The Associated Press Uses AI To Boost Content And Video Volume

Like most publishers, The Associated Press (AP) is evaluating ways it can increase video and article output without straining its staff or resources.

A few years ago, the AP began researching ways it could leverage artificial intelligence and machine learning to improve its internal processes.

The publisher then formed a cross-functional AI committee to vet new technology and identify tools to address business problems.

“The way we operate is to identify proofs of concept or small experiments that we can then scale,” said Francesco Marconi, AP’s strategy manager and co-lead on artificial intelligence. “Something we’re doing right now is testing different image recognition and computer vision tactics to tag photos.”

It’s a critical capability for the large-scale news agency, whose content is used by other publications and journalists to develop their own localized editorial.

With such a large repository of articles, imagery and video, AP uses metadata to comb through and identify relevant content.

“It’s really important that when a journalist is looking for a certain type of imagery, they can find what they’re looking for,” Marconi said. “Enabling that via computer vision is one way we’re doing that.”

Because most of AP’s revenue comes from licensing content – its advertising operation is relatively small – it’s always looking at ways to unlock value from its content and its archives.

Some of AP’s earliest successes in applying AI to content production use data to expedite news-story production.

The publisher tapped Automated Insights, which uses machine learning and natural-language processing to automate text for sports updates and quarterly earnings stories augmented with real-time trending information from Zacks Investment Research.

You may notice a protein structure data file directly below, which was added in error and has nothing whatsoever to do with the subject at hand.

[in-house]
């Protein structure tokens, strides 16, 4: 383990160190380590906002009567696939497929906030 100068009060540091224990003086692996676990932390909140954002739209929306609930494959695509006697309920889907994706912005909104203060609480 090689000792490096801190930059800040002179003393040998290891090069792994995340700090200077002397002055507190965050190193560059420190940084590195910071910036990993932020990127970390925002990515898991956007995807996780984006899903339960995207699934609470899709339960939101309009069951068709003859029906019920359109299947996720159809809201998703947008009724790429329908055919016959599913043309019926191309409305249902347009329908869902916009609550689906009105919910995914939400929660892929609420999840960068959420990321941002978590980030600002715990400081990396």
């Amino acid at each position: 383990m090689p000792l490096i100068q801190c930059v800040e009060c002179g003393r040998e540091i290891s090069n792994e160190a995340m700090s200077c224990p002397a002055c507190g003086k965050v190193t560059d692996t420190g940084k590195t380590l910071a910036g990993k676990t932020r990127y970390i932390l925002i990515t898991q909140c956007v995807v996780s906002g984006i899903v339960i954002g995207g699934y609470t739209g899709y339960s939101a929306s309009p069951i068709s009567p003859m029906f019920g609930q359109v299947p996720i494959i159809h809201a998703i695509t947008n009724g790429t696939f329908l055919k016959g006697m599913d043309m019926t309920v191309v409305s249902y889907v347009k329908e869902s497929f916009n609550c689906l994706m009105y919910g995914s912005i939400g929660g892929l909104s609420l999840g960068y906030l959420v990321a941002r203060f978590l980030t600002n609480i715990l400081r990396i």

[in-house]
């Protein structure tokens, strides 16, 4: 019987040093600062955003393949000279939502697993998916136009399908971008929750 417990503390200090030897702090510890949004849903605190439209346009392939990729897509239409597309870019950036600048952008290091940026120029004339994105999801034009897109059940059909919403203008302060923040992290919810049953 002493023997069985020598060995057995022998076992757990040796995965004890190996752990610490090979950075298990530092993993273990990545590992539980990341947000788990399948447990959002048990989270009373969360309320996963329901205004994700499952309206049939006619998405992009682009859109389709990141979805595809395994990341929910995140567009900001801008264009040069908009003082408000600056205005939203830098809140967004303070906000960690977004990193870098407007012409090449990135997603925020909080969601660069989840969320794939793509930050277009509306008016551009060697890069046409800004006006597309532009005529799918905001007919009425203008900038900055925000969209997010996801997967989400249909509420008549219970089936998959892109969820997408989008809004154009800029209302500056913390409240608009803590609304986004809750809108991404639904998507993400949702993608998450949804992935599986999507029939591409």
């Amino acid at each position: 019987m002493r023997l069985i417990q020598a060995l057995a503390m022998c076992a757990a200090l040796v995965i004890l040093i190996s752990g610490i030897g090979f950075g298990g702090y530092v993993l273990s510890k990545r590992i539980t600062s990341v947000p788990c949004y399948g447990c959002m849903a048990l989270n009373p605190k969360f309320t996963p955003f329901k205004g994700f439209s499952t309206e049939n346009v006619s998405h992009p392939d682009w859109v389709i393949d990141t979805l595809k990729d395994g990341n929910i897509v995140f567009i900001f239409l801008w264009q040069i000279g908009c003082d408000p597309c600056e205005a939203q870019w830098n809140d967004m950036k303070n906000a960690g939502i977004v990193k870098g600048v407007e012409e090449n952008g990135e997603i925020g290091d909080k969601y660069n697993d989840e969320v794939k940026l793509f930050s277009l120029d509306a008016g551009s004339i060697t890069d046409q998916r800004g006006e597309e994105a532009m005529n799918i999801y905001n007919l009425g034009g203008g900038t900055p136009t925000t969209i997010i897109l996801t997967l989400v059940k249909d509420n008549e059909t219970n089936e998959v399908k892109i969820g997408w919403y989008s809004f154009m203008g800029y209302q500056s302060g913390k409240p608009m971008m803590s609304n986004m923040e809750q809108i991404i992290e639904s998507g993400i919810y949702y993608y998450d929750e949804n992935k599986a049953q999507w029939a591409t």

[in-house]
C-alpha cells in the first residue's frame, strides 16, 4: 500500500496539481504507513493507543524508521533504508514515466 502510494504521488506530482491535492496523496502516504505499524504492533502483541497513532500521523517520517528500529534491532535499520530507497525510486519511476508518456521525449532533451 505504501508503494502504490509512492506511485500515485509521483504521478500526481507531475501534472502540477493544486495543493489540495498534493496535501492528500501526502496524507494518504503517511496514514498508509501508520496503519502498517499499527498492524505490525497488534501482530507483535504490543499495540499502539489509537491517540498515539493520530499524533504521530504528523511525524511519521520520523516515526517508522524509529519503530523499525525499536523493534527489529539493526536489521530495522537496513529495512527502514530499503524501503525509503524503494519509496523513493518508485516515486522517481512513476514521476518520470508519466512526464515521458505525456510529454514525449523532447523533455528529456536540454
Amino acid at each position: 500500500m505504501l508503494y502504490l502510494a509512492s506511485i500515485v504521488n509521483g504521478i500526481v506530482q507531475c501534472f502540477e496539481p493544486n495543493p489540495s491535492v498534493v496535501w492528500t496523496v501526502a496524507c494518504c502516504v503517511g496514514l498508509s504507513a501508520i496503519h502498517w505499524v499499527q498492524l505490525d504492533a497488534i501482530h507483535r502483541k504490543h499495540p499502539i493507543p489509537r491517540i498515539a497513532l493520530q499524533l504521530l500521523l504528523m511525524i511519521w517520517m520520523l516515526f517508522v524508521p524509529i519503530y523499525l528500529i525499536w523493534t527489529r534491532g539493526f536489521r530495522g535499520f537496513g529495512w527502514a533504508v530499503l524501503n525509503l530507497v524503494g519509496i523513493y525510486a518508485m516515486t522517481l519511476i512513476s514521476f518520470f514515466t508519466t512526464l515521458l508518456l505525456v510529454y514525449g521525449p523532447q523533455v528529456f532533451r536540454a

“To give you a sense of the impact of this first project, we went from producing about 300 stories to close to 4,000 each quarter, which was a 12x increase in content output,” Marconi said. “We also saw a reduction in error rate and were able to free up 20% more of reporters’ time to focus on higher-value [projects].”

Using machine learning for text automation whet the AP’s appetite for more ways to improve its editorial and commercial processes.

One major focus is video and imagery, given publishers’ hunger to produce more video in formats ranging from live reports to shorter news clips.

The AP is researching ways it can use the text-to-video platform Wibbitz, which helps pubs create companion videos for graphics or list-based articles that need a visual element.

Wibbitz uses natural-language processing and advanced algorithms to automatically generate videos from related story images or infographics.

“We can use these tools to automate things that are a little more repetitive for us to do internally, such as adding graphics automatically or [adding images or video to] profiles for people that take awhile to create,” Marconi said. “Our expertise is in storytelling, and when you’re a large organization, sometimes innovation can move more slowly. So we partner with a lot of startups to find pockets for new ideas.”

The AI committee does not mandate all technology decisions for the organization.

A tool must work across editorial, product and technology teams to be deployed more widely. Marconi insists automation is not replacing the human component.

“We’re getting to a place where we use AI-assisted tools to enhance work that is developed by our human journalists,” he said, “so this idea of human-machine collaboration is very important.”


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